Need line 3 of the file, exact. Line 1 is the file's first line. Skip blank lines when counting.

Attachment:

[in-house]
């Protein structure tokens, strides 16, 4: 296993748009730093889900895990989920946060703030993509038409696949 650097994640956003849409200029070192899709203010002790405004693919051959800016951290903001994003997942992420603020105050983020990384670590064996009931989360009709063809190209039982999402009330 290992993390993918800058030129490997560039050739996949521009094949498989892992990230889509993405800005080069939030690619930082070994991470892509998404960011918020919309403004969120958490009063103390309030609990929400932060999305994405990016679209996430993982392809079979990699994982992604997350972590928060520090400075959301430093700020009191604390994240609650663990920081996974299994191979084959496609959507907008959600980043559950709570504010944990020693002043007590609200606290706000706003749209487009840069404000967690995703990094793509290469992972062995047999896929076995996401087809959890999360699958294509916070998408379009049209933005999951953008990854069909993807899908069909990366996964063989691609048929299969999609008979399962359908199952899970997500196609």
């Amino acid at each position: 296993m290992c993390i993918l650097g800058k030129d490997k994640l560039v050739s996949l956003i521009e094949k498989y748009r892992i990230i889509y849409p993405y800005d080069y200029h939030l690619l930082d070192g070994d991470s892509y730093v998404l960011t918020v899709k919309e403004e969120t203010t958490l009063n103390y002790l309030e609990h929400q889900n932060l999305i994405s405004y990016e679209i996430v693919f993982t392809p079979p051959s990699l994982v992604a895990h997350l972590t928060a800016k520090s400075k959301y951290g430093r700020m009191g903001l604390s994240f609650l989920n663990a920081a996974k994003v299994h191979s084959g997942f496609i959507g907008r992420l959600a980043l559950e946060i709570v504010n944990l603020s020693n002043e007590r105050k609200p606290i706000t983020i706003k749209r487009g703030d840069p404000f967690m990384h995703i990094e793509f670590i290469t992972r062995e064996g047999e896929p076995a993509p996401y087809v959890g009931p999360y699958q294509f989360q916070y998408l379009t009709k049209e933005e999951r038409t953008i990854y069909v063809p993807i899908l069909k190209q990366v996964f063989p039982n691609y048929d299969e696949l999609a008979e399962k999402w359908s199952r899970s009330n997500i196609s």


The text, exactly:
């Amino acid at each position: 296993m290992c993390i993918l650097g800058k030129d490997k994640l560039v050739s996949l956003i521009e094949k498989y748009r892992i990230i889509y849409p993405y800005d080069y200029h939030l690619l930082d070192g070994d991470s892509y730093v998404l960011t918020v899709k919309e403004e969120t203010t958490l009063n103390y002790l309030e609990h929400q889900n932060l999305i994405s405004y990016e679209i996430v693919f993982t392809p079979p051959s990699l994982v992604a895990h997350l972590t928060a800016k520090s400075k959301y951290g430093r700020m009191g903001l604390s994240f609650l989920n663990a920081a996974k994003v299994h191979s084959g997942f496609i959507g907008r992420l959600a980043l559950e946060i709570v504010n944990l603020s020693n002043e007590r105050k609200p606290i706000t983020i706003k749209r487009g703030d840069p404000f967690m990384h995703i990094e793509f670590i290469t992972r062995e064996g047999e896929p076995a993509p996401y087809v959890g009931p999360y699958q294509f989360q916070y998408l379009t009709k049209e933005e999951r038409t953008i990854y069909v063809p993807i899908l069909k190209q990366v996964f063989p039982n691609y048929d299969e696949l999609a008979e399962k999402w359908s199952r899970s009330n997500i196609s």